University of the West Indies introducing project to improve nutrition for children in communities around the Mona campus
Fixing the nutritional deficiencies affecting the learning of basic school students in the communities around the Mona campus of the University of the West Indies (UWI) is high on the agenda of the Mona Social Services (MSS) unit which wants to wean children off a diet of unhealthy snacks such as 'cheese trix' and bag juice.
A kitchen gardening project being implemented by the MSS unit is to be rolled out in eight early childhood institutions and is geared towards 200 children between the ages of three and six years old.
The project is expected to provide increased insight into the correlation between nutrition and academic performance amongst children in low-income environments.
At the same time, it may offer an understanding of the economic barriers women face, and the effects on their children. The quantitative study will assess the children's progress for two years, monitoring this against their pre-test scores taken before joining the programme.
FEEDING THE CHILDren
Under the project, crops reaped will be used for the schools' breakfast and lunch programmes with parents and teachers expected to assist in tracking the health benefits to children.
"Through preliminary research, we found that the performance of students at basic schools in the Mona community was below average, and nutritional deficiency was possibly a contributing factor," explained Dr Olivene Burke, from the MSS unit.
"Persons who are hungry usually cannot perform well and tend to be irritable. With this project, we intend to find out both the extent to which proper nutrition will aid children's academic performance, and also the effects on the parents in terms of reducing their stress," she said.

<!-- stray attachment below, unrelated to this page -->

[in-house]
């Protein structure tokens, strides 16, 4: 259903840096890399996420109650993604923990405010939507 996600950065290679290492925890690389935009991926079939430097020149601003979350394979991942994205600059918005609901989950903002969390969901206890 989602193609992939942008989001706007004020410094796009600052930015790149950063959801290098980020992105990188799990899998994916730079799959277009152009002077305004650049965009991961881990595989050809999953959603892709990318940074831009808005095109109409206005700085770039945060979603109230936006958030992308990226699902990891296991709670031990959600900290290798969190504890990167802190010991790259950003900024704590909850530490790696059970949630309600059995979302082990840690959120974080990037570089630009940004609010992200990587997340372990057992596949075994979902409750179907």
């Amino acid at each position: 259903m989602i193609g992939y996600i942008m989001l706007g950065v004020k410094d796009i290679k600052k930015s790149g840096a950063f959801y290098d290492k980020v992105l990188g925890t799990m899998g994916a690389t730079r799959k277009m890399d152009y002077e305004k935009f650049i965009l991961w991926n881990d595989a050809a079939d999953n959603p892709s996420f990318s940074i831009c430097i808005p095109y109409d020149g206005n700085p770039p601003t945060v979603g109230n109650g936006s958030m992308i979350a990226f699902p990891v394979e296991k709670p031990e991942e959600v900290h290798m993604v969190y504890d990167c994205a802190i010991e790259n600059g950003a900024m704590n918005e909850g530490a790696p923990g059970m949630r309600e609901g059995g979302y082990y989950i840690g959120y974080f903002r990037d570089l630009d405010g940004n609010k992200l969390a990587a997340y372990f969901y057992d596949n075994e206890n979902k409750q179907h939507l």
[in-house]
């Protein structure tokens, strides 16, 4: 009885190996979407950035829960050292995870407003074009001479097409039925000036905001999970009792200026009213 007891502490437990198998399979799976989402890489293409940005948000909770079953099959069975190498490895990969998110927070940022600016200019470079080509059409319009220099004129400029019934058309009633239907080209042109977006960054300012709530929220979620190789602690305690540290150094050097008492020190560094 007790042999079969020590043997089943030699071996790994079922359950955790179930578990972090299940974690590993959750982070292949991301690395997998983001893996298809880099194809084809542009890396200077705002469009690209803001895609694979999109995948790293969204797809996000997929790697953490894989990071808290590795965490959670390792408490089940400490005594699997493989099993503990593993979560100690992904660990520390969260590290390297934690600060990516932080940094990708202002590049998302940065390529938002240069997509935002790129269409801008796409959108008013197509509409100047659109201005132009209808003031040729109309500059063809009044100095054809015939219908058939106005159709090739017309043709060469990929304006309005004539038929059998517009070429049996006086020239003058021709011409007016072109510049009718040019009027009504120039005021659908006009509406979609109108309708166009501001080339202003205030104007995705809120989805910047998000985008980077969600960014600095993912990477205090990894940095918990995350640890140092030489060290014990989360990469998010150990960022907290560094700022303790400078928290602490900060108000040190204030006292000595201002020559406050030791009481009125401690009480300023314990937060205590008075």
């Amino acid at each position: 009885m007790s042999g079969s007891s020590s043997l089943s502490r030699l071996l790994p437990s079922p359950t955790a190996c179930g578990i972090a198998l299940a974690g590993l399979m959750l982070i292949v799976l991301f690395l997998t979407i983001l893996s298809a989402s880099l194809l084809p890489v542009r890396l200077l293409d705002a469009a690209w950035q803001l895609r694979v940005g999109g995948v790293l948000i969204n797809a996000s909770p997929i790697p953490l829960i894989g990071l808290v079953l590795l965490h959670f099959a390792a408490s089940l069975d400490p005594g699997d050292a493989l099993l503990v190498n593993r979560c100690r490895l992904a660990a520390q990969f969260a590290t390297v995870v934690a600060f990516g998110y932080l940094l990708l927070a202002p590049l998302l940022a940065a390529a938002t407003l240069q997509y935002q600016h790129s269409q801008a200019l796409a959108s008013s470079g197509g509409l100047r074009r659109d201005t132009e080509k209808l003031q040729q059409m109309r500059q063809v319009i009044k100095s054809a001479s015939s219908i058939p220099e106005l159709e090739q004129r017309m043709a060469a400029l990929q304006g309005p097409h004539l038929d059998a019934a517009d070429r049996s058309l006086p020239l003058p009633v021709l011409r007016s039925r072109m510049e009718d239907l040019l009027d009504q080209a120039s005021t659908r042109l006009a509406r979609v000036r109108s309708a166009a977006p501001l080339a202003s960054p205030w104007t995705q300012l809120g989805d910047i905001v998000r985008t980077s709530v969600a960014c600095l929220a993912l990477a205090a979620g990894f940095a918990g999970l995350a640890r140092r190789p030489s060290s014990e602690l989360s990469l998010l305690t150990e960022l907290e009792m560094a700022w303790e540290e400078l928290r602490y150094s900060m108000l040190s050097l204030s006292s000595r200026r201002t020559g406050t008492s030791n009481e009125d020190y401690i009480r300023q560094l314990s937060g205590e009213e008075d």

A pilot of the kitchen gardening project was started at the Shalom pre-school located in African Gardens, Greater August Town last year May, and MSS is reporting that this is already reaping success.
Planting of the crops was initially done by representatives of the MSS unit in partnership with the University of Tennessee. However, students, parents and staff at the school are now the ones doing the planting.
"First we did tomatoes, and although it didn't come to full term, the children got to see it, and what we want to do now is to extend it so they can use it in the kitchen," said principal of the Shalom pre-school, Dahima Cousins-Henriques.
"We actually got cane from the garden already, plantain, banana and the sucker is now being replanted and we had corn and so on," added Cousins-Henriques.
She explained that the school had also planted carrots, sweet pepper and mint. Unfortunately, the project was affected when goats broke down the school's backyard gate and ate most of the plants. They are also in the process of changing the soil used for planting.
"It helps them to know that they can grow what they eat," the principal said of the project.